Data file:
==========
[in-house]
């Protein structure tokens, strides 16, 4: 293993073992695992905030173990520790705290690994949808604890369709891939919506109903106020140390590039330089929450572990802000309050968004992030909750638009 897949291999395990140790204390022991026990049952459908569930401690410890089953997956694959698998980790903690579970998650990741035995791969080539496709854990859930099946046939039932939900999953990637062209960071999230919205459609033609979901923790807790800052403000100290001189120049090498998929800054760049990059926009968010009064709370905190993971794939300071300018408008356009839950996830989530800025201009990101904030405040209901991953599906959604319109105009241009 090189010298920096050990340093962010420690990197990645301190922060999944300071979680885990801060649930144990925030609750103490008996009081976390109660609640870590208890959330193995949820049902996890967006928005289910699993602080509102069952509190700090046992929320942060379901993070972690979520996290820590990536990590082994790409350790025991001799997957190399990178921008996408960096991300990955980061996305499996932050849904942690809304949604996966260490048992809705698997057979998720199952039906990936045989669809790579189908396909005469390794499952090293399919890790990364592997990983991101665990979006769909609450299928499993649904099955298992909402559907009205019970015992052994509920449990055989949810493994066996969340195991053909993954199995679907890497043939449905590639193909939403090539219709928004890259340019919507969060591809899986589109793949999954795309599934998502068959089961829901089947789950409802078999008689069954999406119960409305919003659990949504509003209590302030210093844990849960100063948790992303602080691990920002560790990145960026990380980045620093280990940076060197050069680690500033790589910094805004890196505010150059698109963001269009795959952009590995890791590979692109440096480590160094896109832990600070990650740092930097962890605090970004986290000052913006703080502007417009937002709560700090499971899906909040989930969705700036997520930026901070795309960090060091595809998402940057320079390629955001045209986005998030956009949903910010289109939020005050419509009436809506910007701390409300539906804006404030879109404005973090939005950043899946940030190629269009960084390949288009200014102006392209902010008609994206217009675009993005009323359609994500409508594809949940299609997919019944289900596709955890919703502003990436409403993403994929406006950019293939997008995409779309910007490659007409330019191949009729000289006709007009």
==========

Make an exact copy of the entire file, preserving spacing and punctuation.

[in-house]
């Protein structure tokens, strides 16, 4: 293993073992695992905030173990520790705290690994949808604890369709891939919506109903106020140390590039330089929450572990802000309050968004992030909750638009 897949291999395990140790204390022991026990049952459908569930401690410890089953997956694959698998980790903690579970998650990741035995791969080539496709854990859930099946046939039932939900999953990637062209960071999230919205459609033609979901923790807790800052403000100290001189120049090498998929800054760049990059926009968010009064709370905190993971794939300071300018408008356009839950996830989530800025201009990101904030405040209901991953599906959604319109105009241009 090189010298920096050990340093962010420690990197990645301190922060999944300071979680885990801060649930144990925030609750103490008996009081976390109660609640870590208890959330193995949820049902996890967006928005289910699993602080509102069952509190700090046992929320942060379901993070972690979520996290820590990536990590082994790409350790025991001799997957190399990178921008996408960096991300990955980061996305499996932050849904942690809304949604996966260490048992809705698997057979998720199952039906990936045989669809790579189908396909005469390794499952090293399919890790990364592997990983991101665990979006769909609450299928499993649904099955298992909402559907009205019970015992052994509920449990055989949810493994066996969340195991053909993954199995679907890497043939449905590639193909939403090539219709928004890259340019919507969060591809899986589109793949999954795309599934998502068959089961829901089947789950409802078999008689069954999406119960409305919003659990949504509003209590302030210093844990849960100063948790992303602080691990920002560790990145960026990380980045620093280990940076060197050069680690500033790589910094805004890196505010150059698109963001269009795959952009590995890791590979692109440096480590160094896109832990600070990650740092930097962890605090970004986290000052913006703080502007417009937002709560700090499971899906909040989930969705700036997520930026901070795309960090060091595809998402940057320079390629955001045209986005998030956009949903910010289109939020005050419509009436809506910007701390409300539906804006404030879109404005973090939005950043899946940030190629269009960084390949288009200014102006392209902010008609994206217009675009993005009323359609994500409508594809949940299609997919019944289900596709955890919703502003990436409403993403994929406006950019293939997008995409779309910007490659007409330019191949009729000289006709007009």